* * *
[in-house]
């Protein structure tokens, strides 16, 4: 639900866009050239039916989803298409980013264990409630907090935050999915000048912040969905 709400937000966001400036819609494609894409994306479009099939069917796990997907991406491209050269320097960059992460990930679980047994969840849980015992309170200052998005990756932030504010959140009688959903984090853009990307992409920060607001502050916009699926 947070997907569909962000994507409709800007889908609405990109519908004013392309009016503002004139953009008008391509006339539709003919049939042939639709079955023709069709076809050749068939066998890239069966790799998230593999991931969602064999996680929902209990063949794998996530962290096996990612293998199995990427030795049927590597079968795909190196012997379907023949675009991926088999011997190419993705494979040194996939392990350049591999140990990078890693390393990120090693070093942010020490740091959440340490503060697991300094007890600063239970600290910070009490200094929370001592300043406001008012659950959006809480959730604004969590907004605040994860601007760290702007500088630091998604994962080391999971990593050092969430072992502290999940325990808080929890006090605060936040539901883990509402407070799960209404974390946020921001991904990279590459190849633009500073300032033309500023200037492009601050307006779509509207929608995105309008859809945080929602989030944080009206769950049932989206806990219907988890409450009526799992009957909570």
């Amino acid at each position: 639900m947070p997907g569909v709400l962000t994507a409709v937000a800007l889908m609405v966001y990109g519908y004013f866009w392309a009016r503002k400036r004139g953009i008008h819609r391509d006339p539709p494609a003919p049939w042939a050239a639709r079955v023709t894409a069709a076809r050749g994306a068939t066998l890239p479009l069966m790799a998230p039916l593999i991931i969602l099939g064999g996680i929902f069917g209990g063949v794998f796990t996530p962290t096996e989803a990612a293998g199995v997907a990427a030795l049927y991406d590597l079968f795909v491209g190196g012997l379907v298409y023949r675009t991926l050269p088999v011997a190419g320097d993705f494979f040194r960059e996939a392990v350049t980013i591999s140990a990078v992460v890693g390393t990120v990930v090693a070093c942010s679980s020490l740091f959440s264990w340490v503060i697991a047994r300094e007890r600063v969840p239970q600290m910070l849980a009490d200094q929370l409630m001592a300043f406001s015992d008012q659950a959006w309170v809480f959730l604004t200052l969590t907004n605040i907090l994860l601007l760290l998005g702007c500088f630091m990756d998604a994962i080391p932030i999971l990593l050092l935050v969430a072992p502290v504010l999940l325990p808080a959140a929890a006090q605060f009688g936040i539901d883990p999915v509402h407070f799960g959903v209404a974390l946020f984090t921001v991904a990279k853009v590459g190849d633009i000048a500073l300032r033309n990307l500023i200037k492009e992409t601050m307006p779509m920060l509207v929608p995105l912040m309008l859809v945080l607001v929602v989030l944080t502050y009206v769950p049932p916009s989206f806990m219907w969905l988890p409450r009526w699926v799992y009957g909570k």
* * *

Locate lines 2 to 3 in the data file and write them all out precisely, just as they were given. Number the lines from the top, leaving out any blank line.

């Protein structure tokens, strides 16, 4: 639900866009050239039916989803298409980013264990409630907090935050999915000048912040969905 709400937000966001400036819609494609894409994306479009099939069917796990997907991406491209050269320097960059992460990930679980047994969840849980015992309170200052998005990756932030504010959140009688959903984090853009990307992409920060607001502050916009699926 947070997907569909962000994507409709800007889908609405990109519908004013392309009016503002004139953009008008391509006339539709003919049939042939639709079955023709069709076809050749068939066998890239069966790799998230593999991931969602064999996680929902209990063949794998996530962290096996990612293998199995990427030795049927590597079968795909190196012997379907023949675009991926088999011997190419993705494979040194996939392990350049591999140990990078890693390393990120090693070093942010020490740091959440340490503060697991300094007890600063239970600290910070009490200094929370001592300043406001008012659950959006809480959730604004969590907004605040994860601007760290702007500088630091998604994962080391999971990593050092969430072992502290999940325990808080929890006090605060936040539901883990509402407070799960209404974390946020921001991904990279590459190849633009500073300032033309500023200037492009601050307006779509509207929608995105309008859809945080929602989030944080009206769950049932989206806990219907988890409450009526799992009957909570």
């Amino acid at each position: 639900m947070p997907g569909v709400l962000t994507a409709v937000a800007l889908m609405v966001y990109g519908y004013f866009w392309a009016r503002k400036r004139g953009i008008h819609r391509d006339p539709p494609a003919p049939w042939a050239a639709r079955v023709t894409a069709a076809r050749g994306a068939t066998l890239p479009l069966m790799a998230p039916l593999i991931i969602l099939g064999g996680i929902f069917g209990g063949v794998f796990t996530p962290t096996e989803a990612a293998g199995v997907a990427a030795l049927y991406d590597l079968f795909v491209g190196g012997l379907v298409y023949r675009t991926l050269p088999v011997a190419g320097d993705f494979f040194r960059e996939a392990v350049t980013i591999s140990a990078v992460v890693g390393t990120v990930v090693a070093c942010s679980s020490l740091f959440s264990w340490v503060i697991a047994r300094e007890r600063v969840p239970q600290m910070l849980a009490d200094q929370l409630m001592a300043f406001s015992d008012q659950a959006w309170v809480f959730l604004t200052l969590t907004n605040i907090l994860l601007l760290l998005g702007c500088f630091m990756d998604a994962i080391p932030i999971l990593l050092l935050v969430a072992p502290v504010l999940l325990p808080a959140a929890a006090q605060f009688g936040i539901d883990p999915v509402h407070f799960g959903v209404a974390l946020f984090t921001v991904a990279k853009v590459g190849d633009i000048a500073l300032r033309n990307l500023i200037k492009e992409t601050m307006p779509m920060l509207v929608p995105l912040m309008l859809v945080l607001v929602v989030l944080t502050y009206v769950p049932p916009s989206f806990m219907w969905l988890p409450r009526w699926v799992y009957g909570k």